It has all come down to this. Two women have told the FBI, former employees, and reporters that Uber may have covered up a widespread sexual harassment problem, including rampant “deeply unpleasant behavior.” The San Francisco car company’s reputation has been left in tatters, leading to an increase in shareholder lawsuits and fundraising difficulties.
The case against Uber has now reached a boil—and the steamy spring, and summer of 2019, will determine whether it blows over or turns into a big, full-blown crisis. Investors want someone to put their neck on the line and promise to make the company great again, especially since Uber’s troubles continue to grip San Francisco like so many politicians. But as one source close to the company suggested, “if the SEC [Securities and Exchange Commission] decides to start investigating and the call for an independent investigations panel for the CEO has grow louder, [independent CEO candidate Meg Whitman], despite her name being mud, could actually make it past the next board meeting and further be considered.”
Should the SEC move forward with a formal investigation, a number of other inquiries may follow—it’s been demonstrated before that the world of capital markets is no place for high-profile public corruption.
The investigation will likely prove exhaustive and costly. Ex-investigators have estimated that the Uber story could run into the hundreds of millions of dollars.
Uber’s founder and CEO, Travis Kalanick, has also lost his job. The board's decision to fire him last week set the stage for a critical shareholder meeting that is currently scheduled for March 14. The meeting could produce a showdown over Kalanick’s ouster and potentially his return, though the board seems happy with his replacement, Dara Khosrowshahi. For his part, Kalanick is asking the board to rescind the firing and replace it with a more seasoned board member. That board would then have to interview the other rumored candidates for the job—Whitman, Jeff Immelt, and Delphi CEO Kevin Clark—and decide who they will pick. Whoever is chosen, they’ll have a rough road ahead of them. It is unclear what a litany of federal and state inquiries will do to the company’s business and reputation.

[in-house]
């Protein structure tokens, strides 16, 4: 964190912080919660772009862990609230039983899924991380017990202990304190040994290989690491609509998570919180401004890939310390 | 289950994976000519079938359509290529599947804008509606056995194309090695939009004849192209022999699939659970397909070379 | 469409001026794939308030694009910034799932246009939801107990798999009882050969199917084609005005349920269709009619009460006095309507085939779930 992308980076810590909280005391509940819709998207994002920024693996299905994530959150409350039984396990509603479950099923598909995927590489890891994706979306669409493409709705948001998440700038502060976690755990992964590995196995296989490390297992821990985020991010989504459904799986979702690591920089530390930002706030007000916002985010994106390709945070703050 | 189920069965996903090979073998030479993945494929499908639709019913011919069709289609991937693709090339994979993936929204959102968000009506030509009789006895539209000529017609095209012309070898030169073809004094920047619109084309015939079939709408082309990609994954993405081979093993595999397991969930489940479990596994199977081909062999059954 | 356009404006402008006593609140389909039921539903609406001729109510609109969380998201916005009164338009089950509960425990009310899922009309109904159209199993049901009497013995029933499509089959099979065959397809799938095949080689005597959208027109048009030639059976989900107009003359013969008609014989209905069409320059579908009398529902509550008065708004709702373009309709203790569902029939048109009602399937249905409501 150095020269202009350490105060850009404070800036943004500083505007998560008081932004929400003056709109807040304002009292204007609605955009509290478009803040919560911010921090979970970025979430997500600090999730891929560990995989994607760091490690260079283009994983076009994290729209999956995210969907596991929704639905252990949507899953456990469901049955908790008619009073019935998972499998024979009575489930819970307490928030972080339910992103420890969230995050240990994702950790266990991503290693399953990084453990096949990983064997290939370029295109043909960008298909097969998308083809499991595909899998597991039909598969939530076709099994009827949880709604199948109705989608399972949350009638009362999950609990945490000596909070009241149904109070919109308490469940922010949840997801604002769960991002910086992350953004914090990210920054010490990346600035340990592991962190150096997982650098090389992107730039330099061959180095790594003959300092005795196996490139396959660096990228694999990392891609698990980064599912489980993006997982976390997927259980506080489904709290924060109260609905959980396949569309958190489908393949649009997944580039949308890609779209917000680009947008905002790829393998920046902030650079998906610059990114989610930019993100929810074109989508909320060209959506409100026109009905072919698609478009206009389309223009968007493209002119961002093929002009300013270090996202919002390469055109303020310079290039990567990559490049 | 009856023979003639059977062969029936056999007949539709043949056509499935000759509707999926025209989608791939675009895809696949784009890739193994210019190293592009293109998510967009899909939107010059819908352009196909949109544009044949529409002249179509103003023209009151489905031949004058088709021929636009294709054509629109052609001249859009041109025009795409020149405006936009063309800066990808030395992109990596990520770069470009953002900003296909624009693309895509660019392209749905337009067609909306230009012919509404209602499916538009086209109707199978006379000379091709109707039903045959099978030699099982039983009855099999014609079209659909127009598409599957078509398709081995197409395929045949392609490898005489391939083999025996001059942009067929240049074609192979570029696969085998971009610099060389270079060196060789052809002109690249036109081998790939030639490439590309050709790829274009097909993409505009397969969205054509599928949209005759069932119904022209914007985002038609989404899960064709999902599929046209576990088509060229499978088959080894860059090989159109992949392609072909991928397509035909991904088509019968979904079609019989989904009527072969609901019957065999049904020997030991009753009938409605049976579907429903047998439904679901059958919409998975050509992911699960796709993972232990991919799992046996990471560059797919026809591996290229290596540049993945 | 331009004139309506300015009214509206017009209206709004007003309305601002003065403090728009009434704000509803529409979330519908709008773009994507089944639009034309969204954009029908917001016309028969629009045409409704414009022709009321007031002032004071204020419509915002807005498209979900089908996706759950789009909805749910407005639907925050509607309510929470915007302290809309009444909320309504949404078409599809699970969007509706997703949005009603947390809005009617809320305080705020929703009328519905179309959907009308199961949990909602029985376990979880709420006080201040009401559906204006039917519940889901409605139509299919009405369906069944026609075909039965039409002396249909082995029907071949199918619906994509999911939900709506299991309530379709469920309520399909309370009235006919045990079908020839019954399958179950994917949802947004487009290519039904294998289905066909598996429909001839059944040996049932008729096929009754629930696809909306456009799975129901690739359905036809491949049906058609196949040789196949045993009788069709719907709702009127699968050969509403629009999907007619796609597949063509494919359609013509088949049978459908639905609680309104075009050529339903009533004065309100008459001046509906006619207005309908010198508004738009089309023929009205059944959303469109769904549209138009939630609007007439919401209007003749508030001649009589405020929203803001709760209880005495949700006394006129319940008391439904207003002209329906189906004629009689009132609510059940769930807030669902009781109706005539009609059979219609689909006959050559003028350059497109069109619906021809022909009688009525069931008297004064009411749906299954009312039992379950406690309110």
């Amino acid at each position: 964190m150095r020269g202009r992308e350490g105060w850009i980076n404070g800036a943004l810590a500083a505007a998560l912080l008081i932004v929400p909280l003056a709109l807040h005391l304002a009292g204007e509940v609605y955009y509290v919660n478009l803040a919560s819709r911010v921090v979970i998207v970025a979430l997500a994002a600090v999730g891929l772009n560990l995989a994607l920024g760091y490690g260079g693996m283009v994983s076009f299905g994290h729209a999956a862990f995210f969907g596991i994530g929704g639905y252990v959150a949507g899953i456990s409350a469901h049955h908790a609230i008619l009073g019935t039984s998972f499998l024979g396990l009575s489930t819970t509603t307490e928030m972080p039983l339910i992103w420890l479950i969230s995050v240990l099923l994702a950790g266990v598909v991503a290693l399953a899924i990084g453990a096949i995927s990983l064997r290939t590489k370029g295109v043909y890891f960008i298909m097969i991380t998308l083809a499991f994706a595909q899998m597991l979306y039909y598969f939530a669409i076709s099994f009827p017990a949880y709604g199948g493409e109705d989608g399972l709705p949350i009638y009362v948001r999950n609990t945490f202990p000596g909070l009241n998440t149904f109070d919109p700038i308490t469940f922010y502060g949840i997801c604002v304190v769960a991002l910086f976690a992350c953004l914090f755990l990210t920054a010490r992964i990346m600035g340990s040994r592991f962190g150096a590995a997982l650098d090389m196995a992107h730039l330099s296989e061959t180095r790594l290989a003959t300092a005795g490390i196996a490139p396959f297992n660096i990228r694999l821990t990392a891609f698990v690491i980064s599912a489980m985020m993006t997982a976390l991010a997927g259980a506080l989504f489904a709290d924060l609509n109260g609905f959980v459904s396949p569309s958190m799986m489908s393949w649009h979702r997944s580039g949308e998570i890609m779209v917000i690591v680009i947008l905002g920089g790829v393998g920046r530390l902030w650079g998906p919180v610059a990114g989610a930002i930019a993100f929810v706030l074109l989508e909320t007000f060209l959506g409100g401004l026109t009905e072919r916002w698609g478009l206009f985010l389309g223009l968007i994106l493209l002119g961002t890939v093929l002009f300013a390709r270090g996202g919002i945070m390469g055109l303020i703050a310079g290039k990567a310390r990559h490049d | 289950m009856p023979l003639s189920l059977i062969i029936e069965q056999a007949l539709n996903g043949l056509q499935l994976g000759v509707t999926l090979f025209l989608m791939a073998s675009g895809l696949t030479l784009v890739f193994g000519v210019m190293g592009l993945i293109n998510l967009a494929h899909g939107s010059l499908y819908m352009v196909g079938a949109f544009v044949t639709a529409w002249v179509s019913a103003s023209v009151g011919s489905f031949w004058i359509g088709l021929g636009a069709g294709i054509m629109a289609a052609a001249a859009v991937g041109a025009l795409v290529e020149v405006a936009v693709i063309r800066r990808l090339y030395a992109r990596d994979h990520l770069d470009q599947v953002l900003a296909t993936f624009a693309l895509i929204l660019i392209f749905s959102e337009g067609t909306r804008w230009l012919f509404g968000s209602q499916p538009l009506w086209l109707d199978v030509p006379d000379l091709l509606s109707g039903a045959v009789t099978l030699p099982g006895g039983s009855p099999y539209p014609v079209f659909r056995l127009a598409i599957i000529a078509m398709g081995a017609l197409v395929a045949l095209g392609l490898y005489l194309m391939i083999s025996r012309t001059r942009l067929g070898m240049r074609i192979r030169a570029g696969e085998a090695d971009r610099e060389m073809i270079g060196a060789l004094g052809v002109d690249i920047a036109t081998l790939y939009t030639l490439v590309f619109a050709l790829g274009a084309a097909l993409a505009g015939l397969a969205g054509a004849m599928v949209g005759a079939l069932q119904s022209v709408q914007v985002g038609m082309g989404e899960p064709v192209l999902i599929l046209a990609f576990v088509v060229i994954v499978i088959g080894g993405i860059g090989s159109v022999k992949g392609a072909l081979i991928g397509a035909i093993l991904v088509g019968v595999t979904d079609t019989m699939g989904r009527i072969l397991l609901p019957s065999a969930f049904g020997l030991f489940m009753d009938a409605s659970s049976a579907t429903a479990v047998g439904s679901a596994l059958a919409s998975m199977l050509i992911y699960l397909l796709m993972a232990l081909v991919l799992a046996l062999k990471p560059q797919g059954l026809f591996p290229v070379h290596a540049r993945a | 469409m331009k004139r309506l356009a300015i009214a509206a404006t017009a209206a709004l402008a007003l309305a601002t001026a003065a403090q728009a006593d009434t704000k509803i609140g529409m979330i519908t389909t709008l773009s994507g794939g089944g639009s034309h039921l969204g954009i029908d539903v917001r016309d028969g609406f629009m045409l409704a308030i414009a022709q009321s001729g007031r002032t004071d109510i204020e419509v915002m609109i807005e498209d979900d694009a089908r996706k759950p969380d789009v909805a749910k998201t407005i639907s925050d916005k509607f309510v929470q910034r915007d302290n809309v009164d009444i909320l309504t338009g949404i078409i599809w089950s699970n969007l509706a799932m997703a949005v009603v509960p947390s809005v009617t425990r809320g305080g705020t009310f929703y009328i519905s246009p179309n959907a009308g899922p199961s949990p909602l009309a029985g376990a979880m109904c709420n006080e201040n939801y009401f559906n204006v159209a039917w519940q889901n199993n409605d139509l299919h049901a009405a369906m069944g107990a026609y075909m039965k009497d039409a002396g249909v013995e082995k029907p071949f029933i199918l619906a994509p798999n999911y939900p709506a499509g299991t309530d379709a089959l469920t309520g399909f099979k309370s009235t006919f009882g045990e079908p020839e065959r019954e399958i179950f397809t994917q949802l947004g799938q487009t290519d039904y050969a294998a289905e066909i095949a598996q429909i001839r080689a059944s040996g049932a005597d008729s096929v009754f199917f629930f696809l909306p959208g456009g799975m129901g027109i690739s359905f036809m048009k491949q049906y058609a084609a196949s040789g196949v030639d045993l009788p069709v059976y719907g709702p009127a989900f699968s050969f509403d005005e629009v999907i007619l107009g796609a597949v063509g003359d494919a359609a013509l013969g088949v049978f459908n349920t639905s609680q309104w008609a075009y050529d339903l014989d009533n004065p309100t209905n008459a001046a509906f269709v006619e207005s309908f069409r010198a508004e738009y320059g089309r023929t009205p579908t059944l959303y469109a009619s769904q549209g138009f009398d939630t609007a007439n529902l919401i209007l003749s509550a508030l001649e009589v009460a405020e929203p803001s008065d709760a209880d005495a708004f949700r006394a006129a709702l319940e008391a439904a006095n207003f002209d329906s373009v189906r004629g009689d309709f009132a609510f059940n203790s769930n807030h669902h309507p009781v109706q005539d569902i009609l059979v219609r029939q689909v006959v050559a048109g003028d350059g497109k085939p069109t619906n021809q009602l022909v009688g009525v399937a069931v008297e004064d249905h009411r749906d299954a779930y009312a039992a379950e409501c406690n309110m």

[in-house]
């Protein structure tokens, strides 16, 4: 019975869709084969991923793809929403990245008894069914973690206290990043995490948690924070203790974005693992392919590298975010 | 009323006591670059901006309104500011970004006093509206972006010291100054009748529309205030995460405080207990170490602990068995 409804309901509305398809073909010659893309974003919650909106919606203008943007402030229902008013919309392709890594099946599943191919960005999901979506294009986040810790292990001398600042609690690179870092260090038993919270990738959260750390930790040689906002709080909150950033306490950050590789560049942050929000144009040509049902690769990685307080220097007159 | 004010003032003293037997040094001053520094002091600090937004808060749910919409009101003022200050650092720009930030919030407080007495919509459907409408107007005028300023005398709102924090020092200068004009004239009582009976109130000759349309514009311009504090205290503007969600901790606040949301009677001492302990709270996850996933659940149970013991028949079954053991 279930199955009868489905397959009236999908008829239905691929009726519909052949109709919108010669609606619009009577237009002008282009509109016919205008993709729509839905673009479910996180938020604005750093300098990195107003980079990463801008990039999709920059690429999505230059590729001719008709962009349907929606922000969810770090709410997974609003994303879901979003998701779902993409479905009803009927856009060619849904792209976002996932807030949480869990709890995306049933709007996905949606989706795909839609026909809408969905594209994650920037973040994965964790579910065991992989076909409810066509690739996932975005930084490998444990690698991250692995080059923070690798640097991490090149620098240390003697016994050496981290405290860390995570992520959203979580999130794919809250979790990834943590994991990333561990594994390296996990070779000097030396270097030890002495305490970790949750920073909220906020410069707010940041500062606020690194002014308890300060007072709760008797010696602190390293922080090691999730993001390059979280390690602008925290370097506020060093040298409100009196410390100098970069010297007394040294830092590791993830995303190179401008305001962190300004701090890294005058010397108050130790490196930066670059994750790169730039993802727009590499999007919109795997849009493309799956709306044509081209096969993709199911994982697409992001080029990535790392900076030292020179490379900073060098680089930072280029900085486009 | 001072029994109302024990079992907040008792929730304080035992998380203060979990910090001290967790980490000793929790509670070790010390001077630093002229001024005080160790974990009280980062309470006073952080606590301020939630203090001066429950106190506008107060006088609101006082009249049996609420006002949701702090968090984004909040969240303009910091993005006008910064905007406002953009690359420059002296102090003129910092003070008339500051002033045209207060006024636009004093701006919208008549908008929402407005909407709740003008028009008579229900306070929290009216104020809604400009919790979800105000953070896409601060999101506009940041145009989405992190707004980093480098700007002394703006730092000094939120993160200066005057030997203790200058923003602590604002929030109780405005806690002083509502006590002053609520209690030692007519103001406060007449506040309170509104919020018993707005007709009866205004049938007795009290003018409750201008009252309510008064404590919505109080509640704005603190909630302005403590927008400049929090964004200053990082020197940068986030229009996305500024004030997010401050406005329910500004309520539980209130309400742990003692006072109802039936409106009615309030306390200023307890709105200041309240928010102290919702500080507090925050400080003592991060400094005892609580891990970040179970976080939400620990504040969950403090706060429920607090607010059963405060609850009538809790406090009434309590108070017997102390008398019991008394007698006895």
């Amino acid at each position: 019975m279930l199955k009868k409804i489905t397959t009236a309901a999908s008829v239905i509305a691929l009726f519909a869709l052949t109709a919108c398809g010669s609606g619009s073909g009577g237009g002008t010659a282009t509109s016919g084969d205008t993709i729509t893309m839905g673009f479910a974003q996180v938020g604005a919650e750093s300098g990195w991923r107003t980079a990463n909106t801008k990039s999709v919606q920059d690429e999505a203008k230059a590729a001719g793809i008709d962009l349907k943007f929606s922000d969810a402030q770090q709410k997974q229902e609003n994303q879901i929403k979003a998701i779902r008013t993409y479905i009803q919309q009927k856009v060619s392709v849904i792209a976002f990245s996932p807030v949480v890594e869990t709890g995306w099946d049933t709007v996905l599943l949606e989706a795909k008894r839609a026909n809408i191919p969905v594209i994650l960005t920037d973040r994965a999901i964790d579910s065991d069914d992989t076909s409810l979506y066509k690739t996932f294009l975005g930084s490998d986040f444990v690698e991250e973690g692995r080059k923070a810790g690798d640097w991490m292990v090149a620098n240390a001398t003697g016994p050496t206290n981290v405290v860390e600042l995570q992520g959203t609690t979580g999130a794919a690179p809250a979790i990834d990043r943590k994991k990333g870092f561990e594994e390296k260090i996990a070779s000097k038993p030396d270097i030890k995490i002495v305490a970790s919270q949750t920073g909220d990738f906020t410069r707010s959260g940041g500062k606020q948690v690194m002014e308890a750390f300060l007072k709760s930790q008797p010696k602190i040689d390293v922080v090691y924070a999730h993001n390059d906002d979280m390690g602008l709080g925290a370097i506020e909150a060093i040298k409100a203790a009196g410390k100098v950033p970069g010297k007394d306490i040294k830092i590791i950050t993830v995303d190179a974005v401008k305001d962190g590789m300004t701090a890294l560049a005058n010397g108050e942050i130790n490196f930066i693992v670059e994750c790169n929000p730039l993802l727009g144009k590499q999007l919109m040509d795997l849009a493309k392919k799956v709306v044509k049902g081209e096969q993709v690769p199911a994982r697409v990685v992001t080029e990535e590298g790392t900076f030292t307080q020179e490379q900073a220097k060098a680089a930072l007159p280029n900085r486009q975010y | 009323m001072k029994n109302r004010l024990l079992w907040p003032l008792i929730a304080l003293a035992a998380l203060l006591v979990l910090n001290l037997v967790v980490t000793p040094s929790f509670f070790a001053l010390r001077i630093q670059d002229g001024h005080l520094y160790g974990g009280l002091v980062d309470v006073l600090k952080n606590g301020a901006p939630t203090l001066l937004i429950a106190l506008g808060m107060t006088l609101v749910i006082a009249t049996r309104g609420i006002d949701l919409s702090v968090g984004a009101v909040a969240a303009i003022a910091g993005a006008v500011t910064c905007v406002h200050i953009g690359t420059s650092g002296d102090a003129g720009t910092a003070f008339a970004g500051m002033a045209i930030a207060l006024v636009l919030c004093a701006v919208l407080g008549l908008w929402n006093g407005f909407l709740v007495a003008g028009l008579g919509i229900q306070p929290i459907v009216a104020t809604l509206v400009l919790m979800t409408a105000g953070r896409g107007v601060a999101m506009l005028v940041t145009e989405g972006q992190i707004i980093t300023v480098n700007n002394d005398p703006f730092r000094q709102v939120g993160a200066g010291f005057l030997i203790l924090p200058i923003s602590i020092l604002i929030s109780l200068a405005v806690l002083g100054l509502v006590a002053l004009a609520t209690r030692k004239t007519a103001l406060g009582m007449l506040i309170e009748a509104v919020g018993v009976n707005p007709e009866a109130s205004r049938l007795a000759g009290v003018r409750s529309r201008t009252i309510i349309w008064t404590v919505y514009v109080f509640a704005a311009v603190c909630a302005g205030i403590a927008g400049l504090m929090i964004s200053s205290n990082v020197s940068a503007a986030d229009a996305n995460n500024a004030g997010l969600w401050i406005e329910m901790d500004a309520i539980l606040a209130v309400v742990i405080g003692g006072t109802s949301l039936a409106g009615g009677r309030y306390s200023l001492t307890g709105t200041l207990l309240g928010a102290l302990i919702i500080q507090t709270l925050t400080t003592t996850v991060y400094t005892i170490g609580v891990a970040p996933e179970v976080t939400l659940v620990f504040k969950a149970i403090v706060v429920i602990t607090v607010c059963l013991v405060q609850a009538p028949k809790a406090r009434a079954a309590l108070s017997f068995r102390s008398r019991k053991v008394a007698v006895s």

As it stands now, Kalanick remains in charge, but if the company hires an experienced outsider—like Whitman, a former CEO of eBay, or Immelt, the former CEO of General Electric—they’ll try to do damage control and find a way to move forward. If they succeed, it would be a coup—and it would fix this mess.
Should the SEC move forward with a formal investigation, a number of other inquiries may follow—it’s been demonstrated before that the world of capital markets is no place for high-profile public corruption. According to a source close to the company, “many of the smaller ongoing inquiries are working to get to the facts quickly.” Among those is an informal probe by the SEC into Kalanick’s behavior. Other, more mainstream federal inquiries include a U.S. Attorney’s office in Manhattan that’s looking into whether Uber committed federal securities law violations. Several investigations are also looking into whether the company improperly withheld information from employees.
While the Uber scandal threatens to destroy a company that has a bright future ahead of it, it will likely do much more damage to female staffers, who have long felt that they were a disempowered third-class citizen. If Kalanick can’t be trusted to keep the Uber workforce safe, then who can?
This article is reproduced with permission from Quartz. The original story can be found here.